FrancisChurch Goes From Scandal to Scandal

Atlanta Archbishop Wilton Gregory was a protégé of the late Cardinal Joseph Bernardin, who played a leading role in the Gaying of the Catholic Church in America. In a nod to that legacy, Bernardin requested the Windy City Gay Men’s Chorus perform at his funeral. As an auxiliary bishop under Bernardin in Chicago, Gregory witnessed the spread of homosexuality within the priesthood and hierarchy up close. Bernardin’s seminary was known as the “pink palace.”

As archbishop of Atlanta, Gregory has maintained Bernardin’s program of gay promotion and propaganda in the Church. Gregory, for example, has defended the writings and speeches of Fr. James Martin, a Jesuit who openly calls for the Church to adjust herself to the demands of the “LGBT community.”

In 2010, Fr. Juan Areiza, one of Gregory’s priests, got entangled in a gay scandal exposed by CBS Atlanta. Areiza and another priest had fastened their lustful affections upon a gay bar patron named Dale Chappell, who complained to CBS Atlanta that the two priests “conspired together to just to use me for sex.”

“Text messages and pictures Chappell provided to CBS Atlanta News confirm his allegations of these homosexual relationships, including dozens of texts with Areiza,” reported the station. “‘Here’s one that says, ‘Miss you and love you,’ Chappell showed us.”

Where is Areiza today? He is the pastor at St. Pius X parish in Conyers, Georgia, appointed to that position by Wilton Gregory in June of this year.

All of this makes Gregory’s famous comment, made as the 2002 abuse scandal erupted, that “It’s an ongoing struggle to make sure the Catholic priesthood is not dominated by homosexual men” all the stranger. Why he made that comment, given his complicity in the Gaying of the Church, remains a mystery. He was and is a member of a powerful liberal ideological faction that normalized homosexuals in the priesthood and hierarchy.

I bring Gregory up because I learned this week from a Church insider that Gregory is “under consideration” to succeed Donald Wuerl in Washington, D.C. Out of conservative backlash to the louche and leftist New Jersey Cardinal Joseph Tobin, I am told, aides to Francis have been scrambling to consider candidates less radioactive than Tobin, who remains a favorite of the pope.

Not that Gregory is much of an improvement. If a Tobin candidacy represents a raised middle finger to the laity from FrancisChurch, its look at Gregory signifies at least a flick of the chin. Neither prelate belongs on a short list for Washington. Tobin is the more overtly outrageous of the two choices — his erstwhile rectorymate Francesco Castiglione, is still lurking (I received a credible report that the Italian actor is now hanging out in Summit, New Jersey, perhaps waiting to see what happens with Tobin) — but both are bad. Were the Church under Francis committed to real reform, Tobin and Gregory would have been erased from the list immediately.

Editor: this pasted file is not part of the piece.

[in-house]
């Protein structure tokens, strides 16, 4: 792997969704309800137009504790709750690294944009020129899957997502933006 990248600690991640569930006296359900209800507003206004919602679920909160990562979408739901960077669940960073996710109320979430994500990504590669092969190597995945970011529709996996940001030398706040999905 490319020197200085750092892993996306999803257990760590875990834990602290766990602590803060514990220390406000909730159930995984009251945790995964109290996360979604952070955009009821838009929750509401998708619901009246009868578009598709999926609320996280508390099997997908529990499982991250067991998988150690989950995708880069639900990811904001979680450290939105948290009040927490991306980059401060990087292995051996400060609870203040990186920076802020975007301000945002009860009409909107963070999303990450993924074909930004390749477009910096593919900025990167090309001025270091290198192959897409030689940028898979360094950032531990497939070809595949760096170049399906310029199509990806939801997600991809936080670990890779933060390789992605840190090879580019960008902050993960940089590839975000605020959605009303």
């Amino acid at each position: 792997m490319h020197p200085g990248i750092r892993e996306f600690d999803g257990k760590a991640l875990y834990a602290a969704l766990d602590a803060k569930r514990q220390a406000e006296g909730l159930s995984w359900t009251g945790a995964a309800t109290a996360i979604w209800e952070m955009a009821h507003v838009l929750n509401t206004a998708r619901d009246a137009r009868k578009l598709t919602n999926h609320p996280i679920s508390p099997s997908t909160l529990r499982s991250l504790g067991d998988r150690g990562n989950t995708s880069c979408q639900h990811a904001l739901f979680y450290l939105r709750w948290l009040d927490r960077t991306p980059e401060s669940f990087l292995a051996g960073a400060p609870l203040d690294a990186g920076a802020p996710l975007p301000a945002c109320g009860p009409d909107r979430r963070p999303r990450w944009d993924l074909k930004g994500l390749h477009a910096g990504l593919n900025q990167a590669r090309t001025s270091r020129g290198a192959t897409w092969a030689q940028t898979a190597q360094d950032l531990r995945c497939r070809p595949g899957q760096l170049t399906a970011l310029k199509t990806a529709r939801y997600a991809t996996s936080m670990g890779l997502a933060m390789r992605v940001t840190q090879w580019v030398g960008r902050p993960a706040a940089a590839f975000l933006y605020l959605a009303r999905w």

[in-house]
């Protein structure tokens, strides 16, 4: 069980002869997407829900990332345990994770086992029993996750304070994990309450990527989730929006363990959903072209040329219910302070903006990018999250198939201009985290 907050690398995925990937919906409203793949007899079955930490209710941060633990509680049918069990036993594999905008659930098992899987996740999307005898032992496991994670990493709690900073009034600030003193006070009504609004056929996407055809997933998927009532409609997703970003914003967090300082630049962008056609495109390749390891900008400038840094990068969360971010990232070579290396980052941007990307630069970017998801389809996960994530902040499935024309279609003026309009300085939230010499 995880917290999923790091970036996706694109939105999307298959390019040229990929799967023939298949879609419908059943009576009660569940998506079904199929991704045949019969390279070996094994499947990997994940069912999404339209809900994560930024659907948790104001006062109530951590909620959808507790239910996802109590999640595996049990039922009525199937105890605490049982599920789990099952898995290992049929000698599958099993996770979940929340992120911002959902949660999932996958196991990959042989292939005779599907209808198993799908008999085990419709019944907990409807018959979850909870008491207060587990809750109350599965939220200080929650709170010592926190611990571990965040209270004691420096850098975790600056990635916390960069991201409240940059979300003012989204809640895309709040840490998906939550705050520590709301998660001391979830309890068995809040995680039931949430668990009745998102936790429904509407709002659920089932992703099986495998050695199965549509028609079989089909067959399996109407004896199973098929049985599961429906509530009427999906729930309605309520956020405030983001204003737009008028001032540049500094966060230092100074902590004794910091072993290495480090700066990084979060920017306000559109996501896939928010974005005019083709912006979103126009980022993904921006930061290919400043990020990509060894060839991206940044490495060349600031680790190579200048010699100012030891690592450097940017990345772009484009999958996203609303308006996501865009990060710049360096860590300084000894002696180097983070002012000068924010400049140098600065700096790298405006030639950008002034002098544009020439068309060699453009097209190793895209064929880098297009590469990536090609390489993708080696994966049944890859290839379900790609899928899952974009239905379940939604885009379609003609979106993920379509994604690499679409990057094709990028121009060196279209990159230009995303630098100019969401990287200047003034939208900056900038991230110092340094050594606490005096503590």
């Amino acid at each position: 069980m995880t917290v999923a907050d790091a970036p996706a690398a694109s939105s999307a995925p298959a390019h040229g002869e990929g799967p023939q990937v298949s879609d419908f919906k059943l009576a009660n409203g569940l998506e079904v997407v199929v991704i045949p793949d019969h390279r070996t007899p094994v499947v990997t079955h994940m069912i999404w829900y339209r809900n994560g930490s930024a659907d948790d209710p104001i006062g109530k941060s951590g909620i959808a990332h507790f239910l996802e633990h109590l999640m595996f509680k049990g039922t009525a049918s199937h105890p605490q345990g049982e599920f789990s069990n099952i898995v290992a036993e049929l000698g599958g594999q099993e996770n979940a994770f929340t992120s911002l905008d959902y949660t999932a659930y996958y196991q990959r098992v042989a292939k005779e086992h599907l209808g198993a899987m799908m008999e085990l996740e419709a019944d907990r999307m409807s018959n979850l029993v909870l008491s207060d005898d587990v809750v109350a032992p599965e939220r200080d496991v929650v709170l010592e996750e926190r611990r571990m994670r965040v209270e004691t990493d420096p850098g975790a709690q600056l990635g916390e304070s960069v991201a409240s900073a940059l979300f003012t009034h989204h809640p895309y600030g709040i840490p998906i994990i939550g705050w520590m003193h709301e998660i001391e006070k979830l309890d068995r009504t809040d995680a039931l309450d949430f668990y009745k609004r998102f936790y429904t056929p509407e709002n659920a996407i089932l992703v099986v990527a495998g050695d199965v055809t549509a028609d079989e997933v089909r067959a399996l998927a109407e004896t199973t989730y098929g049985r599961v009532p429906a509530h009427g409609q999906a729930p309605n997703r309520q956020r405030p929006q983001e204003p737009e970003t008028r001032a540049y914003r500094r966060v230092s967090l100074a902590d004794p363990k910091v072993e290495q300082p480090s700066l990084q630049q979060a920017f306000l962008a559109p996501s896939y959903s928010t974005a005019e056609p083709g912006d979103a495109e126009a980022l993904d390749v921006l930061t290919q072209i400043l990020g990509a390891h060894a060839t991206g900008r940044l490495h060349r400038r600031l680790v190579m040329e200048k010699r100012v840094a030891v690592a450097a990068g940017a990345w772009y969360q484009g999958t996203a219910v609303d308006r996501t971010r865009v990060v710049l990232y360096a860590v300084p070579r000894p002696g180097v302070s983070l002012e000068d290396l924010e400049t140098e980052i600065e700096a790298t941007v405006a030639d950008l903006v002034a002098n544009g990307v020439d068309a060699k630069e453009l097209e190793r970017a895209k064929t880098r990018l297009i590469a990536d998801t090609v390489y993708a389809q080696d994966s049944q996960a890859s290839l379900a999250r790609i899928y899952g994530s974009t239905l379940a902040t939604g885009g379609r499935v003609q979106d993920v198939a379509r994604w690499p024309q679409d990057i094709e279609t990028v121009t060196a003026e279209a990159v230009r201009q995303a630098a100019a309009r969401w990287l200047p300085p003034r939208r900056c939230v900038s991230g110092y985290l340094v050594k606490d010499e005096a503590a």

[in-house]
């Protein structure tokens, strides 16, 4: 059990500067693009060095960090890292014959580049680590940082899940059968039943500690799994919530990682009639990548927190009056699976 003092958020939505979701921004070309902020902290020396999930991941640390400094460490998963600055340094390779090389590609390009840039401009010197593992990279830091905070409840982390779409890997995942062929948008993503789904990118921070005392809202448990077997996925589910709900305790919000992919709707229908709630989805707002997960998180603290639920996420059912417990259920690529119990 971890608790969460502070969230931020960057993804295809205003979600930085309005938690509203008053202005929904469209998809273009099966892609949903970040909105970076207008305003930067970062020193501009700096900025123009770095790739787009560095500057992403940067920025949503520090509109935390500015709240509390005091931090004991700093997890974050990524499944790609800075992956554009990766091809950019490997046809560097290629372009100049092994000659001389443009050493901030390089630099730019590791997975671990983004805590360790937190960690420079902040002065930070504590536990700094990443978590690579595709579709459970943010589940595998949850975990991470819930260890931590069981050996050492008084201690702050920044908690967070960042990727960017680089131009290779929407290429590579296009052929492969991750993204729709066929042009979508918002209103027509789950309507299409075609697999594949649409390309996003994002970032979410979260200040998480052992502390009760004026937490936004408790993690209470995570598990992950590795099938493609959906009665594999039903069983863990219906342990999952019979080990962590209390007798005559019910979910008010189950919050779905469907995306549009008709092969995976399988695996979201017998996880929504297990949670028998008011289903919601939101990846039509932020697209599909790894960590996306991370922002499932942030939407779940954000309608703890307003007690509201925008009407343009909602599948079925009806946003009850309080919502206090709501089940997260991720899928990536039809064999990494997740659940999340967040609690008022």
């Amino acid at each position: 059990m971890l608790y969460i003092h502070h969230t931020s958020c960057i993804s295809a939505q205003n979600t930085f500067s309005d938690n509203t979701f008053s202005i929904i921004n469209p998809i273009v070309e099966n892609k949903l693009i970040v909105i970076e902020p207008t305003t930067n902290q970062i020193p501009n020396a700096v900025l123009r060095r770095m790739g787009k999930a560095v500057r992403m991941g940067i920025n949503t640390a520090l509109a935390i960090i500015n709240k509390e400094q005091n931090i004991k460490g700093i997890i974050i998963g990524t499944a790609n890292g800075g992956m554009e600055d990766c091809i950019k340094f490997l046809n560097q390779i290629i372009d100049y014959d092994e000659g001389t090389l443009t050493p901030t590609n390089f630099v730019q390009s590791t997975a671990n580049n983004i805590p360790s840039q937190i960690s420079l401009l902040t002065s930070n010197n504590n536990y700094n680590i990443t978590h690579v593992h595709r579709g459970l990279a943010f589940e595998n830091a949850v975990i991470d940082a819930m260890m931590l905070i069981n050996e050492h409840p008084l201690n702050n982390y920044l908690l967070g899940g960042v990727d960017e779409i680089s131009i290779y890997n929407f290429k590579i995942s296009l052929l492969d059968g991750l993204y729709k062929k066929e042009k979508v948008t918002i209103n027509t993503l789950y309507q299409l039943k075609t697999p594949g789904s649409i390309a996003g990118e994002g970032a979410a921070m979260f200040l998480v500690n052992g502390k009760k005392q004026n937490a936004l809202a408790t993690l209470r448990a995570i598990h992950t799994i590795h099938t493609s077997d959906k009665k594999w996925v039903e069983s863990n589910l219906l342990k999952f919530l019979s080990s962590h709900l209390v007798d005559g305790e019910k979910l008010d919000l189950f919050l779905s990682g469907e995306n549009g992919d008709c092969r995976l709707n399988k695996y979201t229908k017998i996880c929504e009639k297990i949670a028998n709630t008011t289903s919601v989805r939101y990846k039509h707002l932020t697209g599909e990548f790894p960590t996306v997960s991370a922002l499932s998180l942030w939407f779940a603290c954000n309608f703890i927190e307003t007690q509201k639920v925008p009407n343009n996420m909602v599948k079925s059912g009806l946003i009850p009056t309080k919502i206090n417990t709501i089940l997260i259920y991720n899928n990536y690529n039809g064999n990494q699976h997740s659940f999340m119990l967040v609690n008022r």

A Gregory appointment would signal business as usual, all the way down to Gregory’s Wuerlian taste for opulent living. While Wuerl more or less got away with his furtive renovations to his Embassy Row penthouse, Gregory was upended in 2014 by his plan to live in a Tudor-style Atlanta mansion. He had to unload the $2.2 million property in the swanky neighborhood of Buckhead after building it, saying that in the age of Francis living there would undermine his own “integrity and pastoral credibility.” He wrote to Atlanta Catholics: “I failed to consider the impact on the families throughout the archdiocese who, though struggling to pay their mortgages, utilities, tuition, and other bills, faithfully respond year after year to my pleas to assist with funding our ministries and services.”

It would be grimly comic if Gregory inherited Wuerl’s posh pad, which I am told Wuerl has left (only to turn up, I’m told, at the $2 million house at 4110 Warren Street, where McCarrick was hidden until Wuerl whisked him off to a friary in Kansas).

Given the continuing crisis — earlier this week it was reported that Cardinal Timothy Dolan of New York City has suspended Auxiliary Bishop John Jenik over a “credible” accusation of abuse — one would have thought Francis might look outside the corrupt alumni circles of Joseph Bernardin and Theodore McCarrick for the supposed “fresh start” DC needs. But Pope Francis is nothing if not committed to the “Seamless Garment” of Bernardin, who, along with Rembert Weakland (the Milwaukee archbishop who spearheaded a letter against the “greed” of Reaganomics while simultaneously paying off a disgruntled gay lover with a self-authorized “loan” from the faithful’s donations) was one of the chief forerunners of this “social justice” pontificate.

Bernardin’s garment covered not only the clericalism of an aggressively dilettantish leftism (which the agenda of Pope Francis perfectly represents) but also a pervasive homosexual subculture within the Church. Many of the clerics caught up in the abuse scandal combined homosexual decadence with labor politics, amnesty activism, environmentalist hijinks, and the like.

Jenik appears to be cut from the cloth of Bernardin’s garment, making a lot of noise about “justice” by day while treating a young man unjustly by night. Jenik’s alleged victim says he was forced into the Bronx labor priest’s bed repeatedly.

After hearing the Jenik news, I wondered which prelates presided at his 2014 installation Mass as auxiliary bishop. One of the co-presiders at the Jenik’s installation Mass was Cardinal Edwin O’Brien, a credibly accused member of the Church’s Gay Mafia. But guess who else was there, presiding prominently at the altar and conferring his sinister blessing upon Jenik? Theodore McCarrick.

Pope Francis during his visit to U.S. Capitol on Sept. 24, 2015 (Wikimedia Commons)

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Author: George Neumayr